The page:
Value of the Dollar Today
Why the Dollar Is Worth So Much Less Than It Used to Be
The value of the dollar today is much less than it was in the past. When the dollar loses value, it's called inflation. That's when prices rise, so your dollar buys less than it used to. Inflation has three causes. First, the federal government creates more money, making each dollar less valuable. It also occurs when demand rises, or there are constraints on supply.
The value of the dollar improved a little between 2014 and 2016.
The dollar's strength increased 28%, but by 2018 it had fallen 14%.
Who Tracks the Dollar's Value
The value of the U. S. dollar today is determined by the goods and services it purchases. As the dollar's value falls, the cost of living increases. The Consumer Price Index measures the cost of living. It compares the prices of a basket of goods and services for each month.
How Much Value the Dollar Has Lost
Over the last 105 years, the dollar has plummeted in value. In 1913, a person with $100 could buy the same amount of food, clothing, and other necessities as $2,529 would buy today. By 1920, he'd need double that amount or $197. Hyperinflation after World War I cut the dollar's value in half.
In 1930, the person would need less, only $175.
Through the years, recessions initially created deflation. But inflation followed as the government spent to fight it.
By 2018, the dollar's value was almost half what it was in 1990. The following table shows how much the dollar has fallen each decade according to the Consumer Price Index Inflation Calculator.
|Year||= $100 Today||Comments|
|1913||$100||The first inflation measurement.|
|1920||$197||World War I.|
|1930||$175||Deflation from the Great Depression.|
|1950||$240||World War II inflation.|
|1960||$299||Recessions mean less inflation.|
|1970||$386||Deficit spending increased inflation.|
|1980||$794||Nixon ended the gold standard.|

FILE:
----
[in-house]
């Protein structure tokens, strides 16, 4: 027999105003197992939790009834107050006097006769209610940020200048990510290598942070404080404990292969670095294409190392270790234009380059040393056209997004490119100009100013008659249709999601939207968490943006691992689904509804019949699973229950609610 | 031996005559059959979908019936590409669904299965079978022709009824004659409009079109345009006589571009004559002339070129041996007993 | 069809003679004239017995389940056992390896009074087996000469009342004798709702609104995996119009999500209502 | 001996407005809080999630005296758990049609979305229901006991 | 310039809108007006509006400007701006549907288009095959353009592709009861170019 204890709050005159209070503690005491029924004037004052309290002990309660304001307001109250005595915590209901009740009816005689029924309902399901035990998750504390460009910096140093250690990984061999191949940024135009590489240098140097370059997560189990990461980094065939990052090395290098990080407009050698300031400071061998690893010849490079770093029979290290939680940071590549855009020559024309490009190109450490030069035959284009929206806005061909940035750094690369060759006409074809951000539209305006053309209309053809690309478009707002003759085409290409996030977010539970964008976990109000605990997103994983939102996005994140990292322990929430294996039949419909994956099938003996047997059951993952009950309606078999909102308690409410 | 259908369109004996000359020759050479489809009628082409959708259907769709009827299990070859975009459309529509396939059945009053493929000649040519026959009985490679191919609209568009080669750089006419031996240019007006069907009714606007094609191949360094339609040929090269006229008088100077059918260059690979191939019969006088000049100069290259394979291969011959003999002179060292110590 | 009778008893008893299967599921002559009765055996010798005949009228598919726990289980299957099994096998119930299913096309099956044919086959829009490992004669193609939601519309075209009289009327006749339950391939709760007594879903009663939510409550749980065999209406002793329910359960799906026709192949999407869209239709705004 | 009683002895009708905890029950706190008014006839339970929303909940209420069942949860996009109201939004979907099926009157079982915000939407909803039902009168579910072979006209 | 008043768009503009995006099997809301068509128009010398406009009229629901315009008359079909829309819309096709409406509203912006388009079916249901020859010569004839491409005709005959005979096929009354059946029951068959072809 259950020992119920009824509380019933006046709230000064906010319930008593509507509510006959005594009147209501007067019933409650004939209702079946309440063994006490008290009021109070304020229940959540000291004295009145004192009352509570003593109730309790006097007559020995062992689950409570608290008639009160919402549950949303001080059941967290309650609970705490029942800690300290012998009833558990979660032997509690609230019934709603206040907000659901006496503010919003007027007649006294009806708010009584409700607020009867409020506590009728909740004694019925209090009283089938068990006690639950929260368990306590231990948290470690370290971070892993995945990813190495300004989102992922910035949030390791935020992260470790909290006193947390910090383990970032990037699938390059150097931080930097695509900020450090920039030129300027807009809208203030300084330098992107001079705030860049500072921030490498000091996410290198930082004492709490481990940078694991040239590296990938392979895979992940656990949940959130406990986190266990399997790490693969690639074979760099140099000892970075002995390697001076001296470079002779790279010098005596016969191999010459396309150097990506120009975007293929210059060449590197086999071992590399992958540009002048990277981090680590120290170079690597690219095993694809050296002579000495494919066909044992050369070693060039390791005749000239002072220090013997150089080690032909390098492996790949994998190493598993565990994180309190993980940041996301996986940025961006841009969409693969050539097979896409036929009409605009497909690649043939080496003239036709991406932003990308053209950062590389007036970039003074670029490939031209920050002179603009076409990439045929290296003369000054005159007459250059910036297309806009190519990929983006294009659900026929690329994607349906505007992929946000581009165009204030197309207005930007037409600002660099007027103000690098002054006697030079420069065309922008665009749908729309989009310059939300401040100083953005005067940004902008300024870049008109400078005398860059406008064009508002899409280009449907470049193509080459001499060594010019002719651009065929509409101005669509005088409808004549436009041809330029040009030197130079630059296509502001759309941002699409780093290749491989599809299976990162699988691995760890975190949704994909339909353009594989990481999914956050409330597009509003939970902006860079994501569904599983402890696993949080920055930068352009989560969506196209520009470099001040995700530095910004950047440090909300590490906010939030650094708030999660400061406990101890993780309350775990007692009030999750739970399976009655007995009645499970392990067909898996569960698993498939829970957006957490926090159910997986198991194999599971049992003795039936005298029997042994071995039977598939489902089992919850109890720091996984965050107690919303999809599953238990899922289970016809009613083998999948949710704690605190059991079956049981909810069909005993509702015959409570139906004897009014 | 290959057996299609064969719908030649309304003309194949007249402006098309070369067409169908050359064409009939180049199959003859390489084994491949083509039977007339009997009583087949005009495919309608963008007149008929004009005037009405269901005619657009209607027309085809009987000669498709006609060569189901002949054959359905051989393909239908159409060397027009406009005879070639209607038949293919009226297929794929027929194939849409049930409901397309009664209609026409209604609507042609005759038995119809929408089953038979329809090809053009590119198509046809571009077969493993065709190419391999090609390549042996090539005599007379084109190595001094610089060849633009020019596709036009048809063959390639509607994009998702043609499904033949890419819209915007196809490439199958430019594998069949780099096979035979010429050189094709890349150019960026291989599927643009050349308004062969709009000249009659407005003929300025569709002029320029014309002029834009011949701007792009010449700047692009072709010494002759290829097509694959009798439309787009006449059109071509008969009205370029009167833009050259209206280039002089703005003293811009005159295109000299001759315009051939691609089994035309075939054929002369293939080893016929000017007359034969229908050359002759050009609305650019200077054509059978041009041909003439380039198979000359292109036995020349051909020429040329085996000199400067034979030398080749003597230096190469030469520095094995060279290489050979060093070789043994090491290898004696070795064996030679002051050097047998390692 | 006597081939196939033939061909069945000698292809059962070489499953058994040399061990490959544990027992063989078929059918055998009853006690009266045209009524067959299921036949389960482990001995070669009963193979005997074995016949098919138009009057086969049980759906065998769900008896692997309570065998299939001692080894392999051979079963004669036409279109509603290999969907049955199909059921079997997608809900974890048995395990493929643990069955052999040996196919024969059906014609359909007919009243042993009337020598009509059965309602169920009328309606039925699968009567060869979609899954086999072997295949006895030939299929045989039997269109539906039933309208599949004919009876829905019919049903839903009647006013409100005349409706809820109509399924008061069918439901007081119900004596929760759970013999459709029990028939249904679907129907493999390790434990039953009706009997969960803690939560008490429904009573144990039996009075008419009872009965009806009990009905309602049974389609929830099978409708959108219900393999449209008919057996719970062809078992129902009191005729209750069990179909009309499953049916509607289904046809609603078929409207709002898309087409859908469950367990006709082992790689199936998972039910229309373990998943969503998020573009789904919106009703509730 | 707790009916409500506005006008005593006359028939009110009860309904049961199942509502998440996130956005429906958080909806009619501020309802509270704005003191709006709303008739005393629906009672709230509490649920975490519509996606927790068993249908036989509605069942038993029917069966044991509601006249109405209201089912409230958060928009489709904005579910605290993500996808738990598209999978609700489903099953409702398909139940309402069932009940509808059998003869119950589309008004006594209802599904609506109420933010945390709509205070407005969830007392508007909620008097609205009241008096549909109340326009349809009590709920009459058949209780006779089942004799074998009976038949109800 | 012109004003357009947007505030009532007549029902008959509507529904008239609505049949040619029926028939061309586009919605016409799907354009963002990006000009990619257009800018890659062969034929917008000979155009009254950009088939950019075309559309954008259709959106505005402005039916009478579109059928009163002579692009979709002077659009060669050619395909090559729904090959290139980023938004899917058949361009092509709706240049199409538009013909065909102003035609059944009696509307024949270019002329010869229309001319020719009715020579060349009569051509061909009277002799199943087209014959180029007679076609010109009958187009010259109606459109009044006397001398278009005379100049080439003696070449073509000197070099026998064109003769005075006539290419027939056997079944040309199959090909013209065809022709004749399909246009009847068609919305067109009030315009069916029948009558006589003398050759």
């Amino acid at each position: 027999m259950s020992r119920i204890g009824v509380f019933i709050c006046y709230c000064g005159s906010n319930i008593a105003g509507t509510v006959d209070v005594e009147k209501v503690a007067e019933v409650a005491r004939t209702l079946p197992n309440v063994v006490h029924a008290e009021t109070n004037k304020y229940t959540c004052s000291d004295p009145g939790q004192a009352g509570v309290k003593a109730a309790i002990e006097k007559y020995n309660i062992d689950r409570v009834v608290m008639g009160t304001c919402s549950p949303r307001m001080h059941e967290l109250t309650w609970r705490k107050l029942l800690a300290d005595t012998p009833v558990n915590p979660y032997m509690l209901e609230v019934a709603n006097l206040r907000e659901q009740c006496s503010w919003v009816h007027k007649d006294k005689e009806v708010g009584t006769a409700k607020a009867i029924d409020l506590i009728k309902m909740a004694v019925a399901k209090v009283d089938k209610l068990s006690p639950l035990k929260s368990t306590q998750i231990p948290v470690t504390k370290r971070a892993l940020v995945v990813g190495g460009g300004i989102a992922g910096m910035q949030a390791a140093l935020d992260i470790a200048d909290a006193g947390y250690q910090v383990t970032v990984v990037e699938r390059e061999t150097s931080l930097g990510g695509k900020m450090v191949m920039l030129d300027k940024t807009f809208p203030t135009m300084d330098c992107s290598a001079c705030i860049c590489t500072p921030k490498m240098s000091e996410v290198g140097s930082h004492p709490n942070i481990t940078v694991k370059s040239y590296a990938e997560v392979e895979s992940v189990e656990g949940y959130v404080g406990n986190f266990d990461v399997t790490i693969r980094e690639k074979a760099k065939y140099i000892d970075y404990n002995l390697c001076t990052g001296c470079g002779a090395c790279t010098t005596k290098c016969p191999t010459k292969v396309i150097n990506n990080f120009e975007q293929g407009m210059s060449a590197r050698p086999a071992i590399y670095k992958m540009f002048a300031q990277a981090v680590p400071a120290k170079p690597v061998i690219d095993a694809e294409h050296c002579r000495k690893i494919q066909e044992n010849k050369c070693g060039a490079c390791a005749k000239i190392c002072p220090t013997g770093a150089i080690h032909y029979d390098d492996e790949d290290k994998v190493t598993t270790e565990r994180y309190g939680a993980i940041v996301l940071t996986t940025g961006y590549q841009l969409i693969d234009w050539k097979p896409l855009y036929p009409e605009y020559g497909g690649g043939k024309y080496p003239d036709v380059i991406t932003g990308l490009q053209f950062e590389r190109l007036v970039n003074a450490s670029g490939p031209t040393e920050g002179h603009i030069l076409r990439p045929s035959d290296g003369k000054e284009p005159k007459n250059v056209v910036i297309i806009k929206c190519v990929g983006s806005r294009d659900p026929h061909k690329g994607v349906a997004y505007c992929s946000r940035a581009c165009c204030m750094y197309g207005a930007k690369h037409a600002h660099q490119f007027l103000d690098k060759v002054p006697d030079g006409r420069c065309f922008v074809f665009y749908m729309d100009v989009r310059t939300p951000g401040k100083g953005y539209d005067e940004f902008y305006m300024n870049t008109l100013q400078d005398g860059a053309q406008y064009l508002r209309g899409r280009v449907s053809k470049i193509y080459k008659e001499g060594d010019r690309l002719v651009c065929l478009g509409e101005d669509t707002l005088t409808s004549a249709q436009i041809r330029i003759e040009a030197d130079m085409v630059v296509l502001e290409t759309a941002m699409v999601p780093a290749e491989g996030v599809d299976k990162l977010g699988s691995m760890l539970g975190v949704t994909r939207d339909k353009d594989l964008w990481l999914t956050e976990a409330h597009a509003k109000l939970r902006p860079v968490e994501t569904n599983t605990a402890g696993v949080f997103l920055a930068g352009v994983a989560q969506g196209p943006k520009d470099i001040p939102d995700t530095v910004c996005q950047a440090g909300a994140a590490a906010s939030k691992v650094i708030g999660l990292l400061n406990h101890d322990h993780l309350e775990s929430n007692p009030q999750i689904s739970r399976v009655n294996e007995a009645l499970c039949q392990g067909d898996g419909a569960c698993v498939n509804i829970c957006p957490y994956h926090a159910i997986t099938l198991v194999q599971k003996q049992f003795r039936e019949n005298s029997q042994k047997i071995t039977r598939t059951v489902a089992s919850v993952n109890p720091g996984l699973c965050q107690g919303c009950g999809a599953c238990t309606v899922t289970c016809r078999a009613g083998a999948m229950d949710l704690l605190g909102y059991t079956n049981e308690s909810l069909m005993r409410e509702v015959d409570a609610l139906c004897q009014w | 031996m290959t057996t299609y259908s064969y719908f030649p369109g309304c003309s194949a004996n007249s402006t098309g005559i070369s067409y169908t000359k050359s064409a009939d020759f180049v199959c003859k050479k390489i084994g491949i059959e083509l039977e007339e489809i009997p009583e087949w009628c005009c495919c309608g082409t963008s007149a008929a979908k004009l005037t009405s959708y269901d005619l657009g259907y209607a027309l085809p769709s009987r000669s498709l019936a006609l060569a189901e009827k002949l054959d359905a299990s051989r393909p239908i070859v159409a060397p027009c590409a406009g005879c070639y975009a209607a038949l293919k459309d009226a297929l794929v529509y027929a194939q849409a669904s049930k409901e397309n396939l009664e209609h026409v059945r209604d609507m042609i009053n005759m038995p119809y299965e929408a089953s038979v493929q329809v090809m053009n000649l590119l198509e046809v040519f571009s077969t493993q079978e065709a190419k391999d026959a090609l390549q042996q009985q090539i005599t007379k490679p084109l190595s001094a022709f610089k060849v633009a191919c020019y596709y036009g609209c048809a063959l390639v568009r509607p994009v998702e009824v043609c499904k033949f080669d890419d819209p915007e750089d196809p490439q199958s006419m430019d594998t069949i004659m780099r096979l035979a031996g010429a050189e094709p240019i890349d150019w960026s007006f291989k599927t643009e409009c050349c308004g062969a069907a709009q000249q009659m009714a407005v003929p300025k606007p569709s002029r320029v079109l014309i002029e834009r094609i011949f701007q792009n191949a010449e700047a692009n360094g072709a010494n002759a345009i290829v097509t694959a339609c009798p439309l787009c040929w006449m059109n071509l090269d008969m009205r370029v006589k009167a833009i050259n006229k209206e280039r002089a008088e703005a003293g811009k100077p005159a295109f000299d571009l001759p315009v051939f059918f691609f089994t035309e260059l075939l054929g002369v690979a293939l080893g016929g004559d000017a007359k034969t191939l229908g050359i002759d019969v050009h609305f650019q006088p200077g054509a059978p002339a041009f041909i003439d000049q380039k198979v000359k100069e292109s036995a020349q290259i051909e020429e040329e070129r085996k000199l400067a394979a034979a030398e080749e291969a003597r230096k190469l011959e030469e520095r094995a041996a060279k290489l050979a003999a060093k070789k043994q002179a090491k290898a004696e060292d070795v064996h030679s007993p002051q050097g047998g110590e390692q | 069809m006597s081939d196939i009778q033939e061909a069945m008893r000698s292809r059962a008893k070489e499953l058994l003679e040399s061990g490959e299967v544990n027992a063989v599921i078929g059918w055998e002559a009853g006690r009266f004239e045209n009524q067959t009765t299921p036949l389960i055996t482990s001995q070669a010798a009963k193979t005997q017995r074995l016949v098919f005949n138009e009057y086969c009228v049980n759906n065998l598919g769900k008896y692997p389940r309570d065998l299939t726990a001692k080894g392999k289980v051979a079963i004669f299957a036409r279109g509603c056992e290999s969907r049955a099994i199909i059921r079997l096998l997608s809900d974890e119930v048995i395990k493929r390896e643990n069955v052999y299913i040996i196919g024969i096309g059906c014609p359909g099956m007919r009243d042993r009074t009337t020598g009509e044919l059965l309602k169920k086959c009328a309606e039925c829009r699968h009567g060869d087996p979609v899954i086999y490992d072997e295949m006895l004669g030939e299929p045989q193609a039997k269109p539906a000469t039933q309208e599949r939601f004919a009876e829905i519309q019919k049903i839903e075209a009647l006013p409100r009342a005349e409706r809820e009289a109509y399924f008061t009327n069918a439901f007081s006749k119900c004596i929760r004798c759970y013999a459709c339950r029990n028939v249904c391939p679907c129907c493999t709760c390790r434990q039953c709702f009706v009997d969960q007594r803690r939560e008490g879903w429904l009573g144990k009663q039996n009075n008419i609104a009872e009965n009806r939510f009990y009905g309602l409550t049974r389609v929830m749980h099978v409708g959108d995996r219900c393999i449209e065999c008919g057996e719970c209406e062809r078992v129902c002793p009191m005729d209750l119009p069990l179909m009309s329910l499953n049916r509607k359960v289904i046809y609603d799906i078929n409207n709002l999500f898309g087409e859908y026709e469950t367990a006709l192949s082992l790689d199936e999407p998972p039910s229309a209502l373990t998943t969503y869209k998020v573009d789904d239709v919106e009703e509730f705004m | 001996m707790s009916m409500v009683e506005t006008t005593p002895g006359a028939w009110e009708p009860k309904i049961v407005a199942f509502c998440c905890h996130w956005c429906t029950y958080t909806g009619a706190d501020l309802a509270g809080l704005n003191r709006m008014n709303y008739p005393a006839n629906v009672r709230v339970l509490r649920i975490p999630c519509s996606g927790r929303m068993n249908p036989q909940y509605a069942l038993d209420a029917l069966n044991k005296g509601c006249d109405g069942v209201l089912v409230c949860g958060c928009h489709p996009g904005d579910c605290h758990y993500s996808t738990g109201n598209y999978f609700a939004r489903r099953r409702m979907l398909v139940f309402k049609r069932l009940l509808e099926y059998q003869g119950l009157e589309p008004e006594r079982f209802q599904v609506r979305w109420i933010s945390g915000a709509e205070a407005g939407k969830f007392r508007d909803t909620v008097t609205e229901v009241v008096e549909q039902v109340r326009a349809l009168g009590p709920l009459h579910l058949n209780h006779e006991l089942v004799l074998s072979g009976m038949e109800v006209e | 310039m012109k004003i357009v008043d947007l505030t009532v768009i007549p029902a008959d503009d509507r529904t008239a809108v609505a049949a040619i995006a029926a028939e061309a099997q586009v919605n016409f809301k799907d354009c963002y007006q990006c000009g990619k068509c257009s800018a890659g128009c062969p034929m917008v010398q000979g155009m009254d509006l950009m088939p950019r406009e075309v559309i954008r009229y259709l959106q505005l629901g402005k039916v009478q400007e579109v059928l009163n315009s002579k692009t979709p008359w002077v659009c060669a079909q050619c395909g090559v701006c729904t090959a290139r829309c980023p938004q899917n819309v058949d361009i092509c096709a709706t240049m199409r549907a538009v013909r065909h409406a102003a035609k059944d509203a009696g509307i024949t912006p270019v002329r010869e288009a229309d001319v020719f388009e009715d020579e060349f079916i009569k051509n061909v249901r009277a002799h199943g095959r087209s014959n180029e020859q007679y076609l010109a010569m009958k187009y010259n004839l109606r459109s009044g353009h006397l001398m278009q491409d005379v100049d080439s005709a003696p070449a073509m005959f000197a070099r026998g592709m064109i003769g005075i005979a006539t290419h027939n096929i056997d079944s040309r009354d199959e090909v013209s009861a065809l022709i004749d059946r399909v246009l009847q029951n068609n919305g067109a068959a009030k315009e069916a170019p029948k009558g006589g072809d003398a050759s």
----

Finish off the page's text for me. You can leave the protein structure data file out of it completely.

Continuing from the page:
|1990||$1,300||Reaganomics increased inflation.|
|2000||$1,722||Expansive monetary policy to fight 2001 recession.|
|2010||$2,211||Expansive policy to fight the Great Recession.|
Why the Dollar's Value Is Lower Today than 100 Years Ago
Inflation is the necessary price for an expanding economy. The Federal Reserve keeps interest rates low to stimulate spending. This drives demand and ultimately economic growth. Currently, the F ed targets a 2% core inflation rate. In other words, as long as prices only rise 2% a year, the economy grows at a healthy rate. These prices exclude volatile food and energy.
Without these reserves, the value of the dollar today would be much lower. There are three reasons why:
- The dollar is the world's reserve currency. Most international transactions are made in dollars. Foreign governments keep dollars on hand in case their businesses need it for international trade.
- Some countries, like China and Japan, export a lot to the United States. Their companies receive many dollars as payment for their goods. The government exchanges those dollars for local currency.
- The central banks of China and Japan use the dollars to purchase U.S. Treasuries. This practice keeps the dollar's value higher relative to their currencies. Their exports become cheaper in comparison. It gives their firms a competitive advantage.
They want China to force the yuan's value higher. That would allow U.S. exporters in many states to be more competitive. But this would be disastrous to most of us. Many experts say that the yuan is 30% lower than it should be. If the yuan rose 30%, so would the prices of the things China exports. Next time you want to buy something that says "Made in China," imagine it costing about a third more.
What It Means to You
When the dollar loses value it drives import prices higher. That's of the reasons for high gas prices. The biggest import is oil. It also makes trips overseas more expensive. But, a declining dollar helps U.S. manufacturers export because their products cost less in foreign countries.
A decline in the dollar's value eats away at your standard of living. For many Americans, that is exactly what has happened. Income inequality has increased. Between 2000 and 2006, average wages remained flat despite an increase in worker productivity of 15%. In those six years, corporate profits increased 1.3% per year. And that was before the recession.
Since the recession, the rich have just gotten richer. In 2012, the top 10% of earners took home 50% of all income. The top 1% earned 20% of all income. These are the highest percentages recorded in the last 100 years.